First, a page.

James and Agnes ~ the Early Years
There is not much known of the childhood of James Ware I except that he grew up in Gloucester County. (Ref. 34) Monumental historical changes occurred during his lifetime, however, and he would find himself an integral part of that history as it unfolded. The two maps below portray how dramatically the face of Virginia changed from the years just prior to James’ birth to the period about 45 years later.
Maps courtesy of the late Sherrianne Coleman Nicol
In 1714, two events occurred that did not seem related at the time: King George I became the King of England and tea was introduced to the American colonies. How ironic it was that the name ‘King George’ (albeit his descendant) and tea would prove to become such irritating thorns in the side of the colonists prior to the Revolutionary War.
By the time James turned six years old, the three largest cities in America were Boston, Philadelphia, and New York City. At this point in his life, that probably was of little concern to him since his world tended to revolve around Gloucester, Virginia. It would not be long, however, before counties like Caroline, Goochland, King and Queen, and Spotsylvania would factor into his thinking in a big way.
According to documents at the Rutherford B. Hayes Library, James Ware and Agnes Todd “were married in 1735.” They were both 21 years old at the time, and it was during the next 18 years (1736-1753) they established their family. All of their children were born in the colony of Virginia. They lived in typical colonial fashion, and the love of fine horse flesh, good farmland, and family honor were as much a part of their DNA as hair color.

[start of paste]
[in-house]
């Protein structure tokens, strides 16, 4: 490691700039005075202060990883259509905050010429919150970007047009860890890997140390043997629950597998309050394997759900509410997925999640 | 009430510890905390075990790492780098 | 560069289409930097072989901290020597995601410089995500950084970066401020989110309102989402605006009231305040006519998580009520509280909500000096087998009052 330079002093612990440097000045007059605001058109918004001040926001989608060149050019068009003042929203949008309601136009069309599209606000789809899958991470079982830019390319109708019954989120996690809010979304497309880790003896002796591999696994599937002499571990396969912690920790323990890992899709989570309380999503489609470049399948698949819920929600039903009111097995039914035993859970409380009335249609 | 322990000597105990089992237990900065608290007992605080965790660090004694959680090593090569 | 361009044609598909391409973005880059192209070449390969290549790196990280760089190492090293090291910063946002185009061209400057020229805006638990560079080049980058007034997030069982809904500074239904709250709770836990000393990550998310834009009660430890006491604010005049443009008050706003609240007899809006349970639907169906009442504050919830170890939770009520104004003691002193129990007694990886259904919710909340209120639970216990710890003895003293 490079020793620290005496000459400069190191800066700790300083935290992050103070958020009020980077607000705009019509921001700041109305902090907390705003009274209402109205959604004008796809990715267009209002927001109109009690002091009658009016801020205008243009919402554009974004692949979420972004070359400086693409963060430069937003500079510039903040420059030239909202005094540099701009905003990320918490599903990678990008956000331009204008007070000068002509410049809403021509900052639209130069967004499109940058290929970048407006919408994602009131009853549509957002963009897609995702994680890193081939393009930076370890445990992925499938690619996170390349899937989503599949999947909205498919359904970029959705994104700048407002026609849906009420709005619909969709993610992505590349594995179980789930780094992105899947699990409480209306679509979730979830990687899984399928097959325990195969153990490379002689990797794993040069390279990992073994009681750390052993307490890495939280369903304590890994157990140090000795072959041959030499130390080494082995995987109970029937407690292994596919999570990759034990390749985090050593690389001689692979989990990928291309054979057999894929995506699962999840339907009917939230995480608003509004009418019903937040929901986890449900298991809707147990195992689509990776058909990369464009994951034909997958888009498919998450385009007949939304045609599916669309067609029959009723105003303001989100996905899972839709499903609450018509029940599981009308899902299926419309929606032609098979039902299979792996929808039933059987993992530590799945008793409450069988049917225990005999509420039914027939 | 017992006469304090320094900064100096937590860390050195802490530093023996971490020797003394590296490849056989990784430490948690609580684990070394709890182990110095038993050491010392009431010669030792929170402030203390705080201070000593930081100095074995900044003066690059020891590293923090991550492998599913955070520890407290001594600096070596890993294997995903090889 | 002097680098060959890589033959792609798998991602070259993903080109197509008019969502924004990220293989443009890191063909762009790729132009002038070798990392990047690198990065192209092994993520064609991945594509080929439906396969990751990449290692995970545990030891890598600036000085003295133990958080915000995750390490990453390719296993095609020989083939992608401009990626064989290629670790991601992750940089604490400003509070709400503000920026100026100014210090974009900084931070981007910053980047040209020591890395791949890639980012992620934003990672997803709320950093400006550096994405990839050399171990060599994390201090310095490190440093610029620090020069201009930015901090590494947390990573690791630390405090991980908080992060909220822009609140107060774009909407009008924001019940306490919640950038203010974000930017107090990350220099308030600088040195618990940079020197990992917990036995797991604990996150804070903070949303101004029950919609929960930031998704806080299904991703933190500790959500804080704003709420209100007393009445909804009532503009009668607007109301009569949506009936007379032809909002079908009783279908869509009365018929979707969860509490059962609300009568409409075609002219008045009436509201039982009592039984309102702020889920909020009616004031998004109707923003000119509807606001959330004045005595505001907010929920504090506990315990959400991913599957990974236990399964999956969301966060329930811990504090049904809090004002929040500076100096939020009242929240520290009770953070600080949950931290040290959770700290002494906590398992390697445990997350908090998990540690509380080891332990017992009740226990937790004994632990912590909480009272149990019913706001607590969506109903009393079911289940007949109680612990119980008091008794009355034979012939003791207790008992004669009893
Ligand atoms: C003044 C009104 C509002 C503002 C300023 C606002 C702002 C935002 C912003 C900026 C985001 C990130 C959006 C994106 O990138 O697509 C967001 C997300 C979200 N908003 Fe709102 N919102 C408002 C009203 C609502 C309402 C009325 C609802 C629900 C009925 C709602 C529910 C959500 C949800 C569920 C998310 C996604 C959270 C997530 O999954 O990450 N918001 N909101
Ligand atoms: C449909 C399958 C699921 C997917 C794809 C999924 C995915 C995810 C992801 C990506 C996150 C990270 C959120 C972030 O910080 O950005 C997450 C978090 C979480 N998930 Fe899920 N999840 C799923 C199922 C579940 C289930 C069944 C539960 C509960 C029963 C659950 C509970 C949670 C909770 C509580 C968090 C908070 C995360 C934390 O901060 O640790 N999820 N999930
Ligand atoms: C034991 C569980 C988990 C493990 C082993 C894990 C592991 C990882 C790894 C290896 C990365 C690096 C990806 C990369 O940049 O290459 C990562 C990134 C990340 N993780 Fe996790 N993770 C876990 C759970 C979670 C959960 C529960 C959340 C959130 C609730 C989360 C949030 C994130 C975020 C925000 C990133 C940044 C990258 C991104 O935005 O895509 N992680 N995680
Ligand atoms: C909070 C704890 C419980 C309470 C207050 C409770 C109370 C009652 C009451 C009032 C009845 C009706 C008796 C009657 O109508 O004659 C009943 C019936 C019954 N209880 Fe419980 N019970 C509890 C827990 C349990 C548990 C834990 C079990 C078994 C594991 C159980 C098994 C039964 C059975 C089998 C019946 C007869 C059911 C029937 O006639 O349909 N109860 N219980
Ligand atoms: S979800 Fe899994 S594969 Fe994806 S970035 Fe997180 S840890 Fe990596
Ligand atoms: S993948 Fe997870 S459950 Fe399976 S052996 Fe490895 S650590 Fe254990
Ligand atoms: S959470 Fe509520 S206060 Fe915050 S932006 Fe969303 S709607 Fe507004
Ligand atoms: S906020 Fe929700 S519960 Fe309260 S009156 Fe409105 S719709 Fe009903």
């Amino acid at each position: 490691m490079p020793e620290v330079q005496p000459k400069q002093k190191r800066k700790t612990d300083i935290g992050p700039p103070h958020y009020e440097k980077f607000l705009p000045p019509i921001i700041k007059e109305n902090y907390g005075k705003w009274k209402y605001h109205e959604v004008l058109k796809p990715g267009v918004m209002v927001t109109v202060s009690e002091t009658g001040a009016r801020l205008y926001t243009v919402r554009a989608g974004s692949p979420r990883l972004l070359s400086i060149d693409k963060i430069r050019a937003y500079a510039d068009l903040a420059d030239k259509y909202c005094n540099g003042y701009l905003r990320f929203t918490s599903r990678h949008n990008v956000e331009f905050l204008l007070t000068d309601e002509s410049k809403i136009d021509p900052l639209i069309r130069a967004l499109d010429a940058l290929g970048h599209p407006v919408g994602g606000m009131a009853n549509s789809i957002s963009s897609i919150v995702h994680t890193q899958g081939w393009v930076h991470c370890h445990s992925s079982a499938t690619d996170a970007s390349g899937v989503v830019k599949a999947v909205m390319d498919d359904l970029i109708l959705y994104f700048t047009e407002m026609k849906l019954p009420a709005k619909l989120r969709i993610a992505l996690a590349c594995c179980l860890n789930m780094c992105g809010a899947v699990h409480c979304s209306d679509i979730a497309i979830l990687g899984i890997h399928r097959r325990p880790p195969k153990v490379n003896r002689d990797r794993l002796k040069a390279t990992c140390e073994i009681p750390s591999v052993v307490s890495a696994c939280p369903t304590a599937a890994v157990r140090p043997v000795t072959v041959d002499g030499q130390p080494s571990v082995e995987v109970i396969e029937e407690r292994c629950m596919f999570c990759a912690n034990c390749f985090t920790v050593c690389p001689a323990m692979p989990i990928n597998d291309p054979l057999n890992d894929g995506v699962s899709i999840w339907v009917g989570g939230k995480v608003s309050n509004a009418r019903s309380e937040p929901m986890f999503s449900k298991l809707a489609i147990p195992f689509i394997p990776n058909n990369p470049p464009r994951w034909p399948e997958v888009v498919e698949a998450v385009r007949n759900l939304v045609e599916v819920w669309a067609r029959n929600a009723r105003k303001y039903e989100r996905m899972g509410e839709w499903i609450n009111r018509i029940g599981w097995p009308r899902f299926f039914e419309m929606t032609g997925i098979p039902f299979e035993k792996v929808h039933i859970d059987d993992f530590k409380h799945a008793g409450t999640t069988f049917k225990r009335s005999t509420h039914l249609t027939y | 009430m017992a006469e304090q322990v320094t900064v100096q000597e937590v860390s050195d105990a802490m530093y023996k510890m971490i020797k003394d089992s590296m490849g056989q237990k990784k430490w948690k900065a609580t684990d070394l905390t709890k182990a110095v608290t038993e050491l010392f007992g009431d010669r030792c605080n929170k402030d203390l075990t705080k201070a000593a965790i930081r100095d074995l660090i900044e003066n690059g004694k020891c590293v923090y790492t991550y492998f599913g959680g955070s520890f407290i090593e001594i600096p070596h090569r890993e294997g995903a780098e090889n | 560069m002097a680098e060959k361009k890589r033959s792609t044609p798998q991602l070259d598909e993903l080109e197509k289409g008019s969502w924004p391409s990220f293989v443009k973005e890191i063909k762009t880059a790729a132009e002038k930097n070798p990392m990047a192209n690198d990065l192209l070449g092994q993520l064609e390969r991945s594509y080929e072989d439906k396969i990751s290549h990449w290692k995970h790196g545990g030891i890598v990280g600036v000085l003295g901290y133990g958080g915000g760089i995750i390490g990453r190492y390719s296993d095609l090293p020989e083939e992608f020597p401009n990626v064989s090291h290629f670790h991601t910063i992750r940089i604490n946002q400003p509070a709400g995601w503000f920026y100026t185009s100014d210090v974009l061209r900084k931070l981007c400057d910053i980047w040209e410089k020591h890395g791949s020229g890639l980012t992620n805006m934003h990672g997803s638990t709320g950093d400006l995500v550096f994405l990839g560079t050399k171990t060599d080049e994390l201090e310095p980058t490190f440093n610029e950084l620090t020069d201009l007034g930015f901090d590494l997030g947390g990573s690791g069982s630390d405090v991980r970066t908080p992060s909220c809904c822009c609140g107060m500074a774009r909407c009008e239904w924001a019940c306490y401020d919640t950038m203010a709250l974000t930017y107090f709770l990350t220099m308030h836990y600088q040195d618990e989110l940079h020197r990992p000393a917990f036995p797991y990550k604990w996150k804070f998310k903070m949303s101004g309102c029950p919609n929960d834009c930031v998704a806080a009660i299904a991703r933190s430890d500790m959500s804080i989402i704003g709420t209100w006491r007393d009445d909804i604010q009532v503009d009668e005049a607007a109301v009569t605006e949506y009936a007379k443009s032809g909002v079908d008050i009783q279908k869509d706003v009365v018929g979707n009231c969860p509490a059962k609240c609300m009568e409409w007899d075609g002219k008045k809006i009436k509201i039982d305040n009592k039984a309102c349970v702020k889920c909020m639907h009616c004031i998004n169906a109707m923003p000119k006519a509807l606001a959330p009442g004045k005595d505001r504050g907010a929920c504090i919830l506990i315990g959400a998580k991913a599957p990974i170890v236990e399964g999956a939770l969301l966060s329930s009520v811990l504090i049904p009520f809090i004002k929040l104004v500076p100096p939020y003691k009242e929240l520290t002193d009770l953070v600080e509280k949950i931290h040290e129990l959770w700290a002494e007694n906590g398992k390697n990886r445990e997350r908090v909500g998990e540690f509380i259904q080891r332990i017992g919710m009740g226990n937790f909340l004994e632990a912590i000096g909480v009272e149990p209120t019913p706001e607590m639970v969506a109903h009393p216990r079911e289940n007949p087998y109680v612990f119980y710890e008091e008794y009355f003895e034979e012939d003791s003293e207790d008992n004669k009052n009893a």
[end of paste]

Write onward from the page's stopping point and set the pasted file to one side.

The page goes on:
Agnes had her first child, a son, in 1736, and they named him John. There were three more sons to
follow: Nicholas (1739),
The above list was compiled by Mrs. Lewis B. Burton, wife of the Bishop of Kentucky, using data from old records and bibles.
This was a time when the Wares were surrounded by many great men who would make their mark in the history books. George Washington was born two years prior to their marriage, and Benjamin Franklin was busy publishing Poor Richard’s Almanack from 1732 to 1758. Since it was somewhat of a “best seller” in the American colonies, it likely found its way to the Ware reading table while James and Agnes awaited the births of their seven children.
All of the Ware offspring were raised as subjects of the King of England. The years when they were toddlers were relatively free from great political strife, but that would prove to be the ‘lull before the storm,’ so to speak. James and Agnes, along with their family, were heading into a whirlwind of change. The life of each child would be forever altered by the events that loomed on the horizon, and their decisions would largely dictate the future for generations yet to come.
CHILDREN OF AGNES TODD AND JAMES WARE I
(1) Capt. John Ware B. Dec. 12, 1736 D. June 17, 1816
Married Ann Harrison
(2) Nicholas Ware B. Aug. 12, 1739 D. Mar. 26, 1787
Married Martha Peggie Hodges
(3) Dr. James Ware II B. Mar. 13, 1741/2 D. May 7, 1820 (Ref. 870, 959, 978,1074, 2023)
Married Virginia Catherine Todd
(4) Richard Ware B. May 18, 1745 D. Sept. 1765
(5) Clara Ware B. Dec. 11, 1747 D.
Married Mr. Sale
(6) William Ware B. Mar. 29, 1750 D. Sept. 10, 1829
(Ref. 1, 2, 4, 6, 621, 651, 692, 871, 978)
Supporting Documentation for Chapter 3
Bible record of Sarah Ware of Belton, Texas
Ware Bible owned by James Thompson Ware – published in 1854 by the American Bible Society; kindly provided through the dedicated research of Debbie McArdle